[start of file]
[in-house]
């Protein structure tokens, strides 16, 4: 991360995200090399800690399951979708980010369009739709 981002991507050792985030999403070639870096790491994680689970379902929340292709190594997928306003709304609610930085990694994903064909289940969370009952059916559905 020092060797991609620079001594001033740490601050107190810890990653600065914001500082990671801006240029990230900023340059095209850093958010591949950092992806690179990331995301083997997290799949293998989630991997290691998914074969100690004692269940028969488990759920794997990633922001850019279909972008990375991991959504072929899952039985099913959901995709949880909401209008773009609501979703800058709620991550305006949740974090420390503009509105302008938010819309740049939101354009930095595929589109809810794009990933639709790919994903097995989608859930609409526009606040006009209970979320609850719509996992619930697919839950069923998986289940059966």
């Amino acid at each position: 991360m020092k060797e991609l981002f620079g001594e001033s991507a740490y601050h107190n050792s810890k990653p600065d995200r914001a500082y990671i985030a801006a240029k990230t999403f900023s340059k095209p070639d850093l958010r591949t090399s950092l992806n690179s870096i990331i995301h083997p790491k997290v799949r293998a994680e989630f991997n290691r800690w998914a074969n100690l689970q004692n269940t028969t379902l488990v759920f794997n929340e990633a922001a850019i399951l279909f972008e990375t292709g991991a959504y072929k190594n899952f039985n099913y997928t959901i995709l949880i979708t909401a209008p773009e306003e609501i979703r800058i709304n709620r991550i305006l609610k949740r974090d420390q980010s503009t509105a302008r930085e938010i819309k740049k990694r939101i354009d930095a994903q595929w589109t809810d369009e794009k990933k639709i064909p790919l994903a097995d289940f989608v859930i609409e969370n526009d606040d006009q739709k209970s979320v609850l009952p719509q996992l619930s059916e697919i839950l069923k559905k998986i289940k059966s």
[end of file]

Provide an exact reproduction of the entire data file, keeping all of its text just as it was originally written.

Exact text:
[in-house]
């Protein structure tokens, strides 16, 4: 991360995200090399800690399951979708980010369009739709 981002991507050792985030999403070639870096790491994680689970379902929340292709190594997928306003709304609610930085990694994903064909289940969370009952059916559905 020092060797991609620079001594001033740490601050107190810890990653600065914001500082990671801006240029990230900023340059095209850093958010591949950092992806690179990331995301083997997290799949293998989630991997290691998914074969100690004692269940028969488990759920794997990633922001850019279909972008990375991991959504072929899952039985099913959901995709949880909401209008773009609501979703800058709620991550305006949740974090420390503009509105302008938010819309740049939101354009930095595929589109809810794009990933639709790919994903097995989608859930609409526009606040006009209970979320609850719509996992619930697919839950069923998986289940059966």
């Amino acid at each position: 991360m020092k060797e991609l981002f620079g001594e001033s991507a740490y601050h107190n050792s810890k990653p600065d995200r914001a500082y990671i985030a801006a240029k990230t999403f900023s340059k095209p070639d850093l958010r591949t090399s950092l992806n690179s870096i990331i995301h083997p790491k997290v799949r293998a994680e989630f991997n290691r800690w998914a074969n100690l689970q004692n269940t028969t379902l488990v759920f794997n929340e990633a922001a850019i399951l279909f972008e990375t292709g991991a959504y072929k190594n899952f039985n099913y997928t959901i995709l949880i979708t909401a209008p773009e306003e609501i979703r800058i709304n709620r991550i305006l609610k949740r974090d420390q980010s503009t509105a302008r930085e938010i819309k740049k990694r939101i354009d930095a994903q595929w589109t809810d369009e794009k990933k639709i064909p790919l994903a097995d289940f989608v859930i609409e969370n526009d606040d006009q739709k209970s979320v609850l009952p719509q996992l619930s059916e697919i839950l069923k559905k998986i289940k059966s």